All that, though, couldn’t prepare Cutcliffe for when he finally got a look at his new team in January 2008, a story he still prefaces with: “You’re not gonna believe this.”
“I thought we were the softest, fattest football team I’d ever seen,” Cutcliffe said this week. “Collectively, that team . . . lost 497 pounds.”
Five years later, Cutcliffe, 58, can joke about those meatier days on campus with Duke off to its best start (5-1) since 1994, one win away from ending an 18-year bowl drought when it visits Virginia Tech on Saturday.
He is just 20-34 during his stay in Durham, N.C., but even that doesn’t obscure the unfamiliar territory in which this long-downtrodden program — one that’s usually an afterthought by the time Coach Mike Krzyzewski’s men’s basketball team begins practice — now finds itself. The Blue Devils went 6-45 under Cutcliffe’s predecessor, Ted Roof, and haven’t authored back-to-back winning seasons since Steve Spurrier was coach in 1988 and 1989.
“Right now around campus, it’s just electric,” senior defensive lineman Kenny Anunike said. “The tide has truly turned and we’re finishing games now.”
Cutcliffe, who had previously been the offensive coordinator at Tennessee and compiled a 44-29 record in seven seasons as head coach at Mississippi, immediately embraced the challenges at a school where the football team had long been a punch line.
Known as a quarterback guru who groomed both Manning brothers in college, Cutcliffe built this program on discipline and conditioning, knowing well that recruiting would be tough at a school where basketball and academics will always be the focus. Hence, the nearly 500-pound weight loss.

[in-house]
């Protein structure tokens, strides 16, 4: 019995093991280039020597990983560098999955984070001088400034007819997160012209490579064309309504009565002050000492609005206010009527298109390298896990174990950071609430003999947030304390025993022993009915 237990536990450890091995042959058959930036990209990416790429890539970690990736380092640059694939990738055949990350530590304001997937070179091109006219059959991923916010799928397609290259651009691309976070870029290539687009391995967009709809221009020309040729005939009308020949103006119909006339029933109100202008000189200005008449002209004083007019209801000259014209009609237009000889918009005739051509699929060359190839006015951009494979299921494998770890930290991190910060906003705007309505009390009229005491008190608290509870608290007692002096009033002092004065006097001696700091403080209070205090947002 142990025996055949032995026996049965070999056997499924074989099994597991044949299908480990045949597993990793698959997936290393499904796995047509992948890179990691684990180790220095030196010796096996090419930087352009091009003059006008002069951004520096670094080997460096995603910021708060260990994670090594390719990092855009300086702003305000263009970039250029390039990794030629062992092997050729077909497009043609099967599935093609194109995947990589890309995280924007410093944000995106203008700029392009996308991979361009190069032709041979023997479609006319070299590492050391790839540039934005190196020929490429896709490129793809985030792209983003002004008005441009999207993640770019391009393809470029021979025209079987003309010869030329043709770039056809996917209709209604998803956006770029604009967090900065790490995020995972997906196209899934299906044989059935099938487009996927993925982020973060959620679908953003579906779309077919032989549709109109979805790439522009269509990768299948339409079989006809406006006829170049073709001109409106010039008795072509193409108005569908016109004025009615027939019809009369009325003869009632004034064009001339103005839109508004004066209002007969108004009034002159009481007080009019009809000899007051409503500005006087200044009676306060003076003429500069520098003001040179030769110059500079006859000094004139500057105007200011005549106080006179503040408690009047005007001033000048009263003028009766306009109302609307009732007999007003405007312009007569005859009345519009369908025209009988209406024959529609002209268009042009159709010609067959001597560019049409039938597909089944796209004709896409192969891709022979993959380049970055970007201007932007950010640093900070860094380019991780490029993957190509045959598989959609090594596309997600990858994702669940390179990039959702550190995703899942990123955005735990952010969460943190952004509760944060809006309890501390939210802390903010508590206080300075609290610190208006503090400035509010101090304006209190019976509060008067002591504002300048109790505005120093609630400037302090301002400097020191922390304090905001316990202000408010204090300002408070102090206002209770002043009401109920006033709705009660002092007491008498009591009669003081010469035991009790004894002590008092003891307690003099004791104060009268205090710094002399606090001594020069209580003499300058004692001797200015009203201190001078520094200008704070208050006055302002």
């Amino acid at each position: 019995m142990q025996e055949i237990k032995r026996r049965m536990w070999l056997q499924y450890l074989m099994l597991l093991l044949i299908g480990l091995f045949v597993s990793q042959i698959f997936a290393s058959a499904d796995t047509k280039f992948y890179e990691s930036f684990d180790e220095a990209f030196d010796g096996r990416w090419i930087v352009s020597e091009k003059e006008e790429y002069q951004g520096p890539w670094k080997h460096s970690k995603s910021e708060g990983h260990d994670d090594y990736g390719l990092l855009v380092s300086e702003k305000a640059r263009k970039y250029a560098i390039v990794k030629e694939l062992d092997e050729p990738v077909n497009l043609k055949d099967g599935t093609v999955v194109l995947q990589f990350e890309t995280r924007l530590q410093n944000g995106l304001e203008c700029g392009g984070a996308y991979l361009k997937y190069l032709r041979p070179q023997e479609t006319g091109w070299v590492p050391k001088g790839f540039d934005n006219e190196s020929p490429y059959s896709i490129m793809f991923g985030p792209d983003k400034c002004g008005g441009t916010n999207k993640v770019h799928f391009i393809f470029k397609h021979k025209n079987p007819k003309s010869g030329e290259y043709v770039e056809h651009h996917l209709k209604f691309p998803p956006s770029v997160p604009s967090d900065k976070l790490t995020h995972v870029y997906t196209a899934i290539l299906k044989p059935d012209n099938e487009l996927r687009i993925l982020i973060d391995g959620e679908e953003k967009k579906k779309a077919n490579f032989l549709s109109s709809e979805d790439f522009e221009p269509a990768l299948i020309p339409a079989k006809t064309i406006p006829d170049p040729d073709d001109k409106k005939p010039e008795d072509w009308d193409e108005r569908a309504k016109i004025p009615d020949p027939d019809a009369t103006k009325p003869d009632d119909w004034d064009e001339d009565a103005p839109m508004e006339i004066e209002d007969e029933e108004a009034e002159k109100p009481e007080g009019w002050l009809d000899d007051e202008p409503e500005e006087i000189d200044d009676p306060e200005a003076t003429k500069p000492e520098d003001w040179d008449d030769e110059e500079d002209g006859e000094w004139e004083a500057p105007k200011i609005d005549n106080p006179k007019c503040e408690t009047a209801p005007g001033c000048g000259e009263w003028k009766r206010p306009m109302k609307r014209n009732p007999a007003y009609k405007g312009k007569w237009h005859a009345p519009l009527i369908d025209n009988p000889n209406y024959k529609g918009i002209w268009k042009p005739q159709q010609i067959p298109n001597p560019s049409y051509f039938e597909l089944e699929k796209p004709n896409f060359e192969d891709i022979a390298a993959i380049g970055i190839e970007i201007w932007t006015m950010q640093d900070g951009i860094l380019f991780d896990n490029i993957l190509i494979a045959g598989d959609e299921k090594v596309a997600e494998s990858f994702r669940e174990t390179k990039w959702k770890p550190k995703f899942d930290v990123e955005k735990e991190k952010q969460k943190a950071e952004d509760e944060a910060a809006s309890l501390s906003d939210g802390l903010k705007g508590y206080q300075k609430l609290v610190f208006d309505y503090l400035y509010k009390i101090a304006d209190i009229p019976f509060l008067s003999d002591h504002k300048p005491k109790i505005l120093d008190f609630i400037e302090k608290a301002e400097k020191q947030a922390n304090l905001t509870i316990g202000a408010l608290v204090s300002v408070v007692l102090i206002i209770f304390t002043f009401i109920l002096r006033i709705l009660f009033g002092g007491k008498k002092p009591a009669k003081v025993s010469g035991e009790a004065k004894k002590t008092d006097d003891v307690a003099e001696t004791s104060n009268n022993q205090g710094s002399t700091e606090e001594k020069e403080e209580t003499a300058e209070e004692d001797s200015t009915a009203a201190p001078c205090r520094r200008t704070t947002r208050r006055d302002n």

But he also sold players on a vision that foresaw Duke as something more than a perennial bottom feeder, and received a renewed commitment from the administration. Just last week, Duke announced it would provide $250 million for athletic facility upgrades, most of which will go toward renovating Wallace Wade Stadium, the Blue Devils’ home since 1929.
“We all came into this knowing the situation, knowing the status of Duke football. We all had the same goals in mind. We wanted to change the culture here,” said redshirt junior cornerback Ross Cockerell, who currently leads the ACC in pass break-ups.
Added wide receiver Conner Vernon, who became the ACC’s all-time leading receiver last week: “I bought into what Coach Cut was telling me, and what he told me four years ago, to see it come to life has been great.”
What’s remarkable about this fast start is that Duke has done it despite several key injuries. After five years of Cutcliffe’s recruiting classes, depth within the program is much stronger than before. Just last week, backup quarterback Anthony Boone threw four touchdown passes in a 42-17 thrashing of Virginia with starter Sean Renfree nursing an elbow injury.
Considering Duke hadn’t won a home game in nearly three years when Cutcliffe took the job, its 5-1 record is certainly evidence of progress. But the Blue Devils are wary of declaring this gridiron renaissance complete.
Back in 2009, Duke was also one win away from a bowl, sporting a 5-3 record in Cutcliffe’s second campaign. But it finished the season with four straight losses. Last year the Blue Devils were 3-2 before losing seven consecutive games to close the year.
Saturday’s game at Virginia Tech is the first of four in a row against bowl teams from a year ago. Duke’s five wins have come over teams with a combined record of 10-18.
Cutcliffe says his team is “starved” for postseason play, and he hasn’t made the topic off limits this week. After all, players like Cockerell, Vernon and Anunike were just three or four years old the last time Duke was this good.
“It’s on our minds. It’s no secret. This is the closest we’ve ever been towards that goal,” Cockerell said. “But we haven’t arrived yet. We’re not there yet. We haven’t jumped that hurdle. We understand how quickly the season can change.”